Associate Professor Anthony Kwan has performed Queensland’s first surgery for neovascular age-related macular degeneration (AMD) with an anti-VEGF port delivery system (PDS) that is approved in the US and may have regulatory clearance in Australia soon.
Kwan, director of the Vitreoretinal Service at Queensland Eye Institute (QEI), operated on the first patient in Queensland – and 14th in Australia – with the therapy that slowly releases anti-VEGF medication within the eye (over 24 to 36 weeks).
It is designed to address the treatment burden of regular anti-VEGF intravitreal injections, commonly every four to 12 weeks, depending on the disease.
Following successful international clinical trials, the US Food and Drug Administration (FDA) approved the Susvimo PDS containing ranibizumab for nAMD in October 2021.
The device is not approved for clinical use in Australia at present, but a trial at QEI is assessing the effects of anti-VEGF delivered by the PDS on participants with nAMD. There are now 73 sites worldwide, including Australia, Italy, Brazil, Austria, Belgium, the UK, Spain, Taiwan, Switzerland and France, which offer this treatment on a clinical trial basis.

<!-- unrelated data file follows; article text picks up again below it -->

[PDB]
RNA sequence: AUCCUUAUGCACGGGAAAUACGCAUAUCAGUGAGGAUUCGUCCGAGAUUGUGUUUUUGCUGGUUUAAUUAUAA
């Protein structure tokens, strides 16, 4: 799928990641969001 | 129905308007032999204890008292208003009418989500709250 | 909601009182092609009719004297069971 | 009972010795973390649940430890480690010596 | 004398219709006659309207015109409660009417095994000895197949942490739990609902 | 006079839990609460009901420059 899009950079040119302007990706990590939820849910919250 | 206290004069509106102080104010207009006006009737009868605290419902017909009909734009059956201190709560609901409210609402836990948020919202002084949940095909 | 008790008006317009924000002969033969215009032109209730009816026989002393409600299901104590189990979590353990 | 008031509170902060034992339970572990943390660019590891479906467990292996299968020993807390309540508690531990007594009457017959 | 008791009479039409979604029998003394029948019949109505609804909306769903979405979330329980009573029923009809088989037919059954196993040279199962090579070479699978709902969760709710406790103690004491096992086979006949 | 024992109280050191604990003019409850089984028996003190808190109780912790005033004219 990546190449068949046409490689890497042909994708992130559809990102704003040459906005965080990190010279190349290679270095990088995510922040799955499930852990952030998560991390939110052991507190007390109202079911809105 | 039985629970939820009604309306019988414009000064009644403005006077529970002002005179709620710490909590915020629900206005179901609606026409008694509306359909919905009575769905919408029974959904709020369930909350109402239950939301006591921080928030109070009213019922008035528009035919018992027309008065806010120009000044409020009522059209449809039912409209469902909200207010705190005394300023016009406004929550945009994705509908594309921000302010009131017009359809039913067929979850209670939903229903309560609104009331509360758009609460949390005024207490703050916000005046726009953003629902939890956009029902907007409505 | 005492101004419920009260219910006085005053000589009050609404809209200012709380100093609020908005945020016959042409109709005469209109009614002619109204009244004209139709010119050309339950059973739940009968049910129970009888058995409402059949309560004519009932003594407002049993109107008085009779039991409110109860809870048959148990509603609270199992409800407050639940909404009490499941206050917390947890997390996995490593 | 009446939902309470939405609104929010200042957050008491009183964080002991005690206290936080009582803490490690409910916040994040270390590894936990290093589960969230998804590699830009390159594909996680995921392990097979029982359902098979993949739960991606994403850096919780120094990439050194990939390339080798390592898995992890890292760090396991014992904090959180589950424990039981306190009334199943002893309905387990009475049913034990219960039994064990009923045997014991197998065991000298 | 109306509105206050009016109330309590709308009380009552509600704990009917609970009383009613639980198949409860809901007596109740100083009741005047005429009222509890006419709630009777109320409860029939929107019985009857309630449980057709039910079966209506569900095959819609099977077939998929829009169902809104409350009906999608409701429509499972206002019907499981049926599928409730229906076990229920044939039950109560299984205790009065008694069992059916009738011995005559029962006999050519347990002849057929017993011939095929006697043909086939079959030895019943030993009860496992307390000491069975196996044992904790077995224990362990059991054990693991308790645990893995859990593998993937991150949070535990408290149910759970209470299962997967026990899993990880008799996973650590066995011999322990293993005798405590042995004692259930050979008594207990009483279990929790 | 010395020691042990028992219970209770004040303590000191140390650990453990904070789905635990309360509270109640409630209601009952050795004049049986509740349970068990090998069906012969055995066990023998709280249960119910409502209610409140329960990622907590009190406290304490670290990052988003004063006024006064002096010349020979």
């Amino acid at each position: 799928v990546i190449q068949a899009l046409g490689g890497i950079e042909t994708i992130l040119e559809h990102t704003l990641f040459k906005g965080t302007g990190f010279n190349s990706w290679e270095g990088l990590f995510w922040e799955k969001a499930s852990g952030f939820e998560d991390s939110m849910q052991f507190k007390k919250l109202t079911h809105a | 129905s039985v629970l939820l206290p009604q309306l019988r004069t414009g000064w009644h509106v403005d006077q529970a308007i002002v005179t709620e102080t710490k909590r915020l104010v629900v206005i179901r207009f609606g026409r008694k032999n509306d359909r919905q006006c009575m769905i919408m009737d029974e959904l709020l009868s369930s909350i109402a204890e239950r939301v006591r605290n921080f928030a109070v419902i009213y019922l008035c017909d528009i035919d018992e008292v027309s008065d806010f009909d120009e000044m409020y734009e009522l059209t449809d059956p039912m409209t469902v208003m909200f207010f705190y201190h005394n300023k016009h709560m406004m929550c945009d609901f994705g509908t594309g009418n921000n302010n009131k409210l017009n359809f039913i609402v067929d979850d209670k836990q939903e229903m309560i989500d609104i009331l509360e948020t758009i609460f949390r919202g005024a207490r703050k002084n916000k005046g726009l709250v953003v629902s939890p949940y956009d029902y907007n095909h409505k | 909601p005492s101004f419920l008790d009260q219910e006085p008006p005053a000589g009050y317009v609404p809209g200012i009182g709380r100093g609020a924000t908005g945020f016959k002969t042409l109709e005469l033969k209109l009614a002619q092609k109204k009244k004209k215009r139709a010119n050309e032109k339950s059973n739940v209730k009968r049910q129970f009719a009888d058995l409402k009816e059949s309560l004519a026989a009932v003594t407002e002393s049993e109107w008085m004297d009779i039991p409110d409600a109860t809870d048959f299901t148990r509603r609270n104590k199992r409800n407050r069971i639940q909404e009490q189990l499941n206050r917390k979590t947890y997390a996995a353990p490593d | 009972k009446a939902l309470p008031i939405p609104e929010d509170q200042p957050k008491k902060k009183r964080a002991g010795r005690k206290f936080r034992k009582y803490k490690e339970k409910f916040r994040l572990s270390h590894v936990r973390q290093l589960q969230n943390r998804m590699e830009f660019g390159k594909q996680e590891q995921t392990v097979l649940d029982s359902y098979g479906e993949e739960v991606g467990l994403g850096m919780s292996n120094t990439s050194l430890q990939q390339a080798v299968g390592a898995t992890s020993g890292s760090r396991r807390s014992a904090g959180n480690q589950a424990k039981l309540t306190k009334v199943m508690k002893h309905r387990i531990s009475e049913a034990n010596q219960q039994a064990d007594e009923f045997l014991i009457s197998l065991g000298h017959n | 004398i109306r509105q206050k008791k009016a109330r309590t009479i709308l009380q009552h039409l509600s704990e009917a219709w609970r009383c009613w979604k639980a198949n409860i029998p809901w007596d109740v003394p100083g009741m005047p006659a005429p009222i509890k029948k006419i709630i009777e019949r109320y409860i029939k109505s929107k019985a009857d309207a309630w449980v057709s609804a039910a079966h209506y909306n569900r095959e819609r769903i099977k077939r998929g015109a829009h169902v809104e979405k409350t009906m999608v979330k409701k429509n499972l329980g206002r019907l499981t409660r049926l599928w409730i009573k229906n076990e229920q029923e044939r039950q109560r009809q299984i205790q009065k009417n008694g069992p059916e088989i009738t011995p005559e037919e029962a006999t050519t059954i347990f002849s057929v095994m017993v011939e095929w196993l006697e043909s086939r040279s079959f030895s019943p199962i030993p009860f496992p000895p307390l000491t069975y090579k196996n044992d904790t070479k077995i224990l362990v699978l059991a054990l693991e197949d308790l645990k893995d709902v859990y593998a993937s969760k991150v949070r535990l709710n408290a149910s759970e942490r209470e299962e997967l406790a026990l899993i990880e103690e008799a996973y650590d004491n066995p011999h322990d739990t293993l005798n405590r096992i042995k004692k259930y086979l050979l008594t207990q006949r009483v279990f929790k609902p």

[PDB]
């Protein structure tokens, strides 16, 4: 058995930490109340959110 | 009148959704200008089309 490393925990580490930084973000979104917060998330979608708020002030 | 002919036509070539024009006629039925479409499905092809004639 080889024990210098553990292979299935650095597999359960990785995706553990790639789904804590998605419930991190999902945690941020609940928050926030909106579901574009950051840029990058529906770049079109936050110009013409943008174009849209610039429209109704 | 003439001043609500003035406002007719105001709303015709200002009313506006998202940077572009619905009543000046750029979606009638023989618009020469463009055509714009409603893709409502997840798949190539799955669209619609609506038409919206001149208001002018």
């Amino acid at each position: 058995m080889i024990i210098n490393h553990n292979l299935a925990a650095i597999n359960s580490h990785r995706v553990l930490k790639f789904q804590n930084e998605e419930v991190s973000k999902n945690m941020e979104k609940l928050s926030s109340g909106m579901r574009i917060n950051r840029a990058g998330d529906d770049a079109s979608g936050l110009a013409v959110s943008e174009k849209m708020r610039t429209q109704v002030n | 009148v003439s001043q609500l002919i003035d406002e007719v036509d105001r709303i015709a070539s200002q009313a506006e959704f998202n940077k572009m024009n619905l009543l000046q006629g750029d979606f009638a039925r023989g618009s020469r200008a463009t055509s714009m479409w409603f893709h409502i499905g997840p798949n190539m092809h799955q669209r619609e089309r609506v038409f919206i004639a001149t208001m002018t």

According to QEI, the implant is slightly longer than a grain of rice and is covered by the thin, transparent mucosa covering the eye (conjunctiva) and is usually not visible under the upper eyelid.
The implant, intended to remain life-long in the eye unless removed for medical reasons, releases anti-VEGF continuously over a long period and can be refilled by an ophthalmologist.
QEI is the only site in Queensland offering the device to selected trial patients. They undergo a surgical implantation procedure in the operating room, with part of the trial determining the optimum duration between refills. This means participants will have the implant refilled at either six or nine-month intervals.
A month after performing Queensland’s first procedure with the PDS, Kwan said the operation had been a success.
“And the patient is doing exceptionally well with no complication. The patient’s vision is maintained, and he is happy to be part of this ground-breaking treatment. We are looking forward to recruiting more patients in the coming months,” he said.